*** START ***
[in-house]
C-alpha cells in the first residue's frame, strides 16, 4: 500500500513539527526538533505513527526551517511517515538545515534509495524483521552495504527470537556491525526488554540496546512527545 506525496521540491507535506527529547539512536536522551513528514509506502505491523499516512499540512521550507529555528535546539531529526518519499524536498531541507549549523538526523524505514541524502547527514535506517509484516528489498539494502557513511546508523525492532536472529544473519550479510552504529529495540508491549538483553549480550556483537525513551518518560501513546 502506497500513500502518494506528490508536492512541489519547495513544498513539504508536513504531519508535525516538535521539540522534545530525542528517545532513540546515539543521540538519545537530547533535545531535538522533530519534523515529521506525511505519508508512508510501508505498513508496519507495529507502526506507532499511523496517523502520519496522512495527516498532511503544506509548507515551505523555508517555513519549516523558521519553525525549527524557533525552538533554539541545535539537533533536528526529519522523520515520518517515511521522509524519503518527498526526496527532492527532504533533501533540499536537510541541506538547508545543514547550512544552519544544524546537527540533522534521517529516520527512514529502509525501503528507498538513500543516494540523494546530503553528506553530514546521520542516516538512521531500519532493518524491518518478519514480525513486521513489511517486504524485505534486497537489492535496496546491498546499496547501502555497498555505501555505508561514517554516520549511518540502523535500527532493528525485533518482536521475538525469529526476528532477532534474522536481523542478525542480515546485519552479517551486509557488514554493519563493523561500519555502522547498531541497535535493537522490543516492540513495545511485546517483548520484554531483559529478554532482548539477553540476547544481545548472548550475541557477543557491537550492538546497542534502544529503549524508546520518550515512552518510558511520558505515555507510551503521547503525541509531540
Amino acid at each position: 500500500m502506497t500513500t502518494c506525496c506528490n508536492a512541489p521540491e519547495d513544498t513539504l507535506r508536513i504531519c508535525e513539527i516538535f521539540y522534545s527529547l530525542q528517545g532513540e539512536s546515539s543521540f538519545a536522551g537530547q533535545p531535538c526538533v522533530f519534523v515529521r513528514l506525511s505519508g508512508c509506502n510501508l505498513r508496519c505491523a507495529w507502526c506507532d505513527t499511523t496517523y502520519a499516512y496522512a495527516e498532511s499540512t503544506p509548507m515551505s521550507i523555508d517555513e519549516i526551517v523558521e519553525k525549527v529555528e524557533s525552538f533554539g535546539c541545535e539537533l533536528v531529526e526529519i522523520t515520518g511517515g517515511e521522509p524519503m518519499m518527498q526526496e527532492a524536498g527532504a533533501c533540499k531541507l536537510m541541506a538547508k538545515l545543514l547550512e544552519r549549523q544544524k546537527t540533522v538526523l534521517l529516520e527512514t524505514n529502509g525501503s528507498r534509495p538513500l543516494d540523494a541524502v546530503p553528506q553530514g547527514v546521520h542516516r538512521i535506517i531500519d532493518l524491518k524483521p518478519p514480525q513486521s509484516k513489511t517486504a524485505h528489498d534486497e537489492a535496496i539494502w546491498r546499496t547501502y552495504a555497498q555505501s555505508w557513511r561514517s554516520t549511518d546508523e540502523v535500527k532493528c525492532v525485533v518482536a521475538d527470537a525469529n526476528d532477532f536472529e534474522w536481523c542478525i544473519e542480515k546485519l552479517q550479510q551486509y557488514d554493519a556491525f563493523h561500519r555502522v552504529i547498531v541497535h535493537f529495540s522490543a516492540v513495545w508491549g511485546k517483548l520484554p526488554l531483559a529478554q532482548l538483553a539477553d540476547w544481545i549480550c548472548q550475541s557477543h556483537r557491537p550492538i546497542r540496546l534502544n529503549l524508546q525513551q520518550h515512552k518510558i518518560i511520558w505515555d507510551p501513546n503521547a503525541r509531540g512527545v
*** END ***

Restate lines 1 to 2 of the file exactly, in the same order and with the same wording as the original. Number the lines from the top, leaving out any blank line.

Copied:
[in-house]
C-alpha cells in the first residue's frame, strides 16, 4: 500500500513539527526538533505513527526551517511517515538545515534509495524483521552495504527470537556491525526488554540496546512527545 506525496521540491507535506527529547539512536536522551513528514509506502505491523499516512499540512521550507529555528535546539531529526518519499524536498531541507549549523538526523524505514541524502547527514535506517509484516528489498539494502557513511546508523525492532536472529544473519550479510552504529529495540508491549538483553549480550556483537525513551518518560501513546 502506497500513500502518494506528490508536492512541489519547495513544498513539504508536513504531519508535525516538535521539540522534545530525542528517545532513540546515539543521540538519545537530547533535545531535538522533530519534523515529521506525511505519508508512508510501508505498513508496519507495529507502526506507532499511523496517523502520519496522512495527516498532511503544506509548507515551505523555508517555513519549516523558521519553525525549527524557533525552538533554539541545535539537533533536528526529519522523520515520518517515511521522509524519503518527498526526496527532492527532504533533501533540499536537510541541506538547508545543514547550512544552519544544524546537527540533522534521517529516520527512514529502509525501503528507498538513500543516494540523494546530503553528506553530514546521520542516516538512521531500519532493518524491518518478519514480525513486521513489511517486504524485505534486497537489492535496496546491498546499496547501502555497498555505501555505508561514517554516520549511518540502523535500527532493528525485533518482536521475538525469529526476528532477532534474522536481523542478525542480515546485519552479517551486509557488514554493519563493523561500519555502522547498531541497535535493537522490543516492540513495545511485546517483548520484554531483559529478554532482548539477553540476547544481545548472548550475541557477543557491537550492538546497542534502544529503549524508546520518550515512552518510558511520558505515555507510551503521547503525541509531540